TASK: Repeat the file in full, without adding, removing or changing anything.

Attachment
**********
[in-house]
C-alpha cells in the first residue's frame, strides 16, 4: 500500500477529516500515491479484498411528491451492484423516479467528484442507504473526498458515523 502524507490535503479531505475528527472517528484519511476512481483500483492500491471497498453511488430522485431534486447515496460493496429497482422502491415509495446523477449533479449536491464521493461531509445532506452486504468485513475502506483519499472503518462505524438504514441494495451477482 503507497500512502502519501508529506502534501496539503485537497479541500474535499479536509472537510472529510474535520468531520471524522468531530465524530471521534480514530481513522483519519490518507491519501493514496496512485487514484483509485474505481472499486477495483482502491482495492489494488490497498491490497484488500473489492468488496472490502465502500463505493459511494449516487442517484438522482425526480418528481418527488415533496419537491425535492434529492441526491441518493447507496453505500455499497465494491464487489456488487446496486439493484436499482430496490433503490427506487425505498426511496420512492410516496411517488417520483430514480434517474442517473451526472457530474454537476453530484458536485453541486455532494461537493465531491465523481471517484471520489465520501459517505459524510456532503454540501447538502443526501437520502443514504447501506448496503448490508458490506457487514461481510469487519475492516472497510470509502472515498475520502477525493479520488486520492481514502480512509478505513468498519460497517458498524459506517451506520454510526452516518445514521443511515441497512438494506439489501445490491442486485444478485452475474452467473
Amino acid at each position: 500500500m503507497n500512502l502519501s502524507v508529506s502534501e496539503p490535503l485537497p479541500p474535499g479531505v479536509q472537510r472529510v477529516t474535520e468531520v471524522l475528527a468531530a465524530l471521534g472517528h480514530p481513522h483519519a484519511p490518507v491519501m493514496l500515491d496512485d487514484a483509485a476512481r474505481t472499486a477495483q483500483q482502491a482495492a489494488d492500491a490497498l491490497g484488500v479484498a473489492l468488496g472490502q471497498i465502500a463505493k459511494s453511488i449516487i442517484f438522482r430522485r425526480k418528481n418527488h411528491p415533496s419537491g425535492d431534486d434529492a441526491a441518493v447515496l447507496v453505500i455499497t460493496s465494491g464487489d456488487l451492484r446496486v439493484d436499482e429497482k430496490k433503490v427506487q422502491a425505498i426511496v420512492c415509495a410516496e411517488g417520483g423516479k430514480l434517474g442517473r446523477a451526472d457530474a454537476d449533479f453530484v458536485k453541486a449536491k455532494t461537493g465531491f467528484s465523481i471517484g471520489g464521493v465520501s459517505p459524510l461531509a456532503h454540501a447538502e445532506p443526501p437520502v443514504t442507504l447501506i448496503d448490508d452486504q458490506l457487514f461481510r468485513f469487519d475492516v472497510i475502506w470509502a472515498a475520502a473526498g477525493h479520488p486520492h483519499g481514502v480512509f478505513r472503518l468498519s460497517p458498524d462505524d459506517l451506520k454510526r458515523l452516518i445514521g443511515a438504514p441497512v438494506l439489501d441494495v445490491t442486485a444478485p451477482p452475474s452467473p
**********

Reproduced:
[in-house]
C-alpha cells in the first residue's frame, strides 16, 4: 500500500477529516500515491479484498411528491451492484423516479467528484442507504473526498458515523 502524507490535503479531505475528527472517528484519511476512481483500483492500491471497498453511488430522485431534486447515496460493496429497482422502491415509495446523477449533479449536491464521493461531509445532506452486504468485513475502506483519499472503518462505524438504514441494495451477482 503507497500512502502519501508529506502534501496539503485537497479541500474535499479536509472537510472529510474535520468531520471524522468531530465524530471521534480514530481513522483519519490518507491519501493514496496512485487514484483509485474505481472499486477495483482502491482495492489494488490497498491490497484488500473489492468488496472490502465502500463505493459511494449516487442517484438522482425526480418528481418527488415533496419537491425535492434529492441526491441518493447507496453505500455499497465494491464487489456488487446496486439493484436499482430496490433503490427506487425505498426511496420512492410516496411517488417520483430514480434517474442517473451526472457530474454537476453530484458536485453541486455532494461537493465531491465523481471517484471520489465520501459517505459524510456532503454540501447538502443526501437520502443514504447501506448496503448490508458490506457487514461481510469487519475492516472497510470509502472515498475520502477525493479520488486520492481514502480512509478505513468498519460497517458498524459506517451506520454510526452516518445514521443511515441497512438494506439489501445490491442486485444478485452475474452467473
Amino acid at each position: 500500500m503507497n500512502l502519501s502524507v508529506s502534501e496539503p490535503l485537497p479541500p474535499g479531505v479536509q472537510r472529510v477529516t474535520e468531520v471524522l475528527a468531530a465524530l471521534g472517528h480514530p481513522h483519519a484519511p490518507v491519501m493514496l500515491d496512485d487514484a483509485a476512481r474505481t472499486a477495483q483500483q482502491a482495492a489494488d492500491a490497498l491490497g484488500v479484498a473489492l468488496g472490502q471497498i465502500a463505493k459511494s453511488i449516487i442517484f438522482r430522485r425526480k418528481n418527488h411528491p415533496s419537491g425535492d431534486d434529492a441526491a441518493v447515496l447507496v453505500i455499497t460493496s465494491g464487489d456488487l451492484r446496486v439493484d436499482e429497482k430496490k433503490v427506487q422502491a425505498i426511496v420512492c415509495a410516496e411517488g417520483g423516479k430514480l434517474g442517473r446523477a451526472d457530474a454537476d449533479f453530484v458536485k453541486a449536491k455532494t461537493g465531491f467528484s465523481i471517484g471520489g464521493v465520501s459517505p459524510l461531509a456532503h454540501a447538502e445532506p443526501p437520502v443514504t442507504l447501506i448496503d448490508d452486504q458490506l457487514f461481510r468485513f469487519d475492516v472497510i475502506w470509502a472515498a475520502a473526498g477525493h479520488p486520492h483519499g481514502v480512509f478505513r472503518l468498519s460497517p458498524d462505524d459506517l451506520k454510526r458515523l452516518i445514521g443511515a438504514p441497512v438494506l439489501d441494495v445490491t442486485a444478485p451477482p452475474s452467473p